Atchison Topeka improved the efficiency of its UK operations by consolidating multiple food distribution centers into a single facility that transfers powdered food ingredients from bulk bags into bulk tanker trucks.
The plant's new closed-loop bulk transfer system consists of a bulk bag discharger integrated with pneumatic conveying equipment that blows bulk material into the trucks, while recirculating displaced air and recovering dust from the airstream.
To meet food industry standards, the process was required to comply with BRC (British Retail Consortium) requirements in three areas: bulk tankers, warehousing and palletized distribution. While the facility would be handling a variety of food ingredients, analysis showed that most exhibited bulk densities of approximately 40 lb/cu ft. Most were also free-flowing or semi-free flowing, with an angle of repose of 40 to 60º. One of the ingredients, however, was relatively hygroscopic and prone to bridging, so the equipment needed to prevent cavitation.
At the heart of the bulk transfer system, manufactured by Flexicon Europe Ltd (Herne Bay, Kent, UK), is a Model BFC bulk bag discharger configured with a cantilevered I-beam, electric hoist and trolley, flow promotion devices, and a hopper equipped with a rotary airlock valve. The dilute-phase pneumatic conveying portion of the system consists of a positive displacement pressure blower, pneumatic conveying line, and a filter receiver located downstream from the bulk tanker truck. Automated controls orchestrate operation of the flow promotion devices, rotary airlock valves, blower, and filter receiver.
All material contact surfaces throughout the system are of 304 stainless steel finished to food standards.
To start the process, a forklift or pallet jack is used to place a bulk bag in front of the discharge frame, where an operator attaches four bag loops to clips on the unit's bag lifting frame and, using a pendant, activates the hoist to raise the bag, and the trolley to move it into the frame, and after which it is lowered onto the spout connection point.
A Spout-Lock clamp ring, which is mounted atop a Tele-Tube telescoping tube, securely connects the clean side of the bag spout to the clean side of the equipment, after which the telescoping tube exerts continuous downward tension on the bag spout. The operator then releases the bag spout's drawstring, allowing material to fall freely into the hopper with no dusting.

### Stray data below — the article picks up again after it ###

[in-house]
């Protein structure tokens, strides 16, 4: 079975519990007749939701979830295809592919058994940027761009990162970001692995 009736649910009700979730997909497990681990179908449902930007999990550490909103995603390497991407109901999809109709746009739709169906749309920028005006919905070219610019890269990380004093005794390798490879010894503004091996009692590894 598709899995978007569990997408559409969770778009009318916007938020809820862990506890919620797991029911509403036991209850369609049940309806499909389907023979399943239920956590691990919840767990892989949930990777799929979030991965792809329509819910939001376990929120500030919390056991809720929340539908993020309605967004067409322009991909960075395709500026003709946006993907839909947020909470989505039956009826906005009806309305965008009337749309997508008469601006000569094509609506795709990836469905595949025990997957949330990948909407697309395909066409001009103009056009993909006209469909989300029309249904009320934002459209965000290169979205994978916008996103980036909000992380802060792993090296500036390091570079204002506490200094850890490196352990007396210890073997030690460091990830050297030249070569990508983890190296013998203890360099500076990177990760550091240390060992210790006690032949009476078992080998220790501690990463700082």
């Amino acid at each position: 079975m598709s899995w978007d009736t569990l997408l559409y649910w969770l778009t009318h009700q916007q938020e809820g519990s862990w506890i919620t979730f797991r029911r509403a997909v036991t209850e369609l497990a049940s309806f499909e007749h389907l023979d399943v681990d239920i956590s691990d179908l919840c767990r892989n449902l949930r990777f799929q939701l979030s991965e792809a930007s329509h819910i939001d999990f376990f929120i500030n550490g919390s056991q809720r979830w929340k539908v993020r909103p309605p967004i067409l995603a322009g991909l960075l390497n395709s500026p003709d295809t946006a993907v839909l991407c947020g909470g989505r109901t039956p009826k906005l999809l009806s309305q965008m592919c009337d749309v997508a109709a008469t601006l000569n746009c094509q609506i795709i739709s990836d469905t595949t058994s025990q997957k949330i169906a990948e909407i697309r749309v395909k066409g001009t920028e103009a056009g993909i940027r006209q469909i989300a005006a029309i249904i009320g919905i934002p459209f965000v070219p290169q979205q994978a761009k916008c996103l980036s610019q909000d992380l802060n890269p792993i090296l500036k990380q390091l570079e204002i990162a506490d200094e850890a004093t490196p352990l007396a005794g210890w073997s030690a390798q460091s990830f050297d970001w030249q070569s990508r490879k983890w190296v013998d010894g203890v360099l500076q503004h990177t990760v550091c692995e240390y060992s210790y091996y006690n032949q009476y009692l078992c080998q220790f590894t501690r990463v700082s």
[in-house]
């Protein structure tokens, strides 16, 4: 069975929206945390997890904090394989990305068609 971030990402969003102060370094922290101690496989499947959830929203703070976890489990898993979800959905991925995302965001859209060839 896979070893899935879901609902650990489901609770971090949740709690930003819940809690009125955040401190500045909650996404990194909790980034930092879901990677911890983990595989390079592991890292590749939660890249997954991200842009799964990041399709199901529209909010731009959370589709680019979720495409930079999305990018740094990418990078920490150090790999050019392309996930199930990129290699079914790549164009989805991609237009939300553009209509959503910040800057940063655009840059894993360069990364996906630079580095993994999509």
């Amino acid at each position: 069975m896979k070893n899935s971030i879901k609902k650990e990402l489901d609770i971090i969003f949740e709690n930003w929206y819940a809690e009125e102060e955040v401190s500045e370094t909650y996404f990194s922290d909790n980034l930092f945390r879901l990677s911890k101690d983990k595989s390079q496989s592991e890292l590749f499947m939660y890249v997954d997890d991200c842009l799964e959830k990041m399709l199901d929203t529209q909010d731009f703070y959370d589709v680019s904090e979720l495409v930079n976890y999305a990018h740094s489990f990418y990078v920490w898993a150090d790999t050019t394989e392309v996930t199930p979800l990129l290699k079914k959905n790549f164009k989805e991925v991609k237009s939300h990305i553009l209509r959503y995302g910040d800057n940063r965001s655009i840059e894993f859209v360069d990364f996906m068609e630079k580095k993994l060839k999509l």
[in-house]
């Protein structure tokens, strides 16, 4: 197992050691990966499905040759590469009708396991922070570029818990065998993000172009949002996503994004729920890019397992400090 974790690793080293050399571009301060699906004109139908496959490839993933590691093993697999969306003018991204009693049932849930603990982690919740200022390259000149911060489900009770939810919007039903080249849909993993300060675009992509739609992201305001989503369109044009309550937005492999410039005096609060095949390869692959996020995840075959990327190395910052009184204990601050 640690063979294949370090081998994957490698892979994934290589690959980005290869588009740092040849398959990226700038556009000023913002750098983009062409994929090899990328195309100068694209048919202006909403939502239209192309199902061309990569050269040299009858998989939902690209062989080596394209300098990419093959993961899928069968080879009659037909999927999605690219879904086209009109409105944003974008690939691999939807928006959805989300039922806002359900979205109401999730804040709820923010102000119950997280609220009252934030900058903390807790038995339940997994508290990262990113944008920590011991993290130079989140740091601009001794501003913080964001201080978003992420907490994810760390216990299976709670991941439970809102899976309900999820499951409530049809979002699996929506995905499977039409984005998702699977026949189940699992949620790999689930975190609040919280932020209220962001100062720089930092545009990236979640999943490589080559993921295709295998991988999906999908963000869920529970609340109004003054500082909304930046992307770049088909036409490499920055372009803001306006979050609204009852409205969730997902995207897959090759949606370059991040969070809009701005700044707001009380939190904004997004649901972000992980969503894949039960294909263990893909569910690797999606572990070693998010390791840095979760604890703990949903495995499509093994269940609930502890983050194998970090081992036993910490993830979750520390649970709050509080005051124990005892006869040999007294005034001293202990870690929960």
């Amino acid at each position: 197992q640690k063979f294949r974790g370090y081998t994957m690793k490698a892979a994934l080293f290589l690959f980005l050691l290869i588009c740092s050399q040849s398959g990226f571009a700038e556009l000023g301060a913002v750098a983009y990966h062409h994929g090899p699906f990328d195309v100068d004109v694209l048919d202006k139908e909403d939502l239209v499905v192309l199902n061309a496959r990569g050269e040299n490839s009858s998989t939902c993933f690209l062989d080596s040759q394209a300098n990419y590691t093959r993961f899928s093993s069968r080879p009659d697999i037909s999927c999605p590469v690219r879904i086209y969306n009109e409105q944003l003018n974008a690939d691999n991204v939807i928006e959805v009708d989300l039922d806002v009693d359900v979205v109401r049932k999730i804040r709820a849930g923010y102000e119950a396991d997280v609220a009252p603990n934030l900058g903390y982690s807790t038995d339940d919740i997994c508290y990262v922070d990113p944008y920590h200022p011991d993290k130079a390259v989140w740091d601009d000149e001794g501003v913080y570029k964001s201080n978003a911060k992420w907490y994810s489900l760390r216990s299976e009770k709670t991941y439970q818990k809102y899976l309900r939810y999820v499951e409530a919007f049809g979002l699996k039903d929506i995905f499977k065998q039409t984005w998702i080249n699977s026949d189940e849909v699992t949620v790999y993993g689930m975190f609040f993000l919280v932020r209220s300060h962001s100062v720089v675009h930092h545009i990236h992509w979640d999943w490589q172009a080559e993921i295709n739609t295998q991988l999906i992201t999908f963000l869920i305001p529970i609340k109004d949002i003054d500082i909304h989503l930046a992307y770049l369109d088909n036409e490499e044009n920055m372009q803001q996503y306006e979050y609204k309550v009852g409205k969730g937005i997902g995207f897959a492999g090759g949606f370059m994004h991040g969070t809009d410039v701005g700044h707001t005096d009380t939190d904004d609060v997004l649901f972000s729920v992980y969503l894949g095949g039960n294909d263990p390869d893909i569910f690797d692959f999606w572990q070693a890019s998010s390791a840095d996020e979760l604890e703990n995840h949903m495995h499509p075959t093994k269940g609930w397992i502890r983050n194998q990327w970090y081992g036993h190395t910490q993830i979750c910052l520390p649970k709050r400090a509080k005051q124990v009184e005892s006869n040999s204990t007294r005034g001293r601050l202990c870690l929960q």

Flow Flexer plates raise opposite bottom edges of the bag into a steep "V" shape, loosening compacted material, while constant downward tension exerted by the telescoping tube as the bag empties/elongates promotes complete discharge from the bag.
Material in the hopper is fed through a rotary airlock valve and pneumatic pick-up adapter into a pneumatic line that runs horizontally for 39 in. and at an incline before penetrating the exterior wall of the building to discharge material into a tanker trailer.
The air stream provides sufficient force to blow the material the full length of the trailer’s interior. A return line vents displaced air and dust to the filter receiver that collects any carry-over material for later reintroduction to the pneumatic conveying system.
The design of the bag-to-truck solution utilizes modular components that will allow the distributor to repurpose its process for other applications, such as transferring powders from trailers to bulk bags, or new materials with varied handling characteristics.
Along with consolidating operations, the dust-tight bulk bag discharger with totally enclosed pneumatic conveying prevented contamination of the product and plant environment, eliminated the need for a clean room, and simplified quality control procedures.
The Droitwich facility builds on the distributor’s 20-year record for clean, safe handling of food materials, and maintaining rigorous standards for public health and safety.
For more information, contact Flexicon Corp. at 610-814-2400 or visit www.flexicon.com.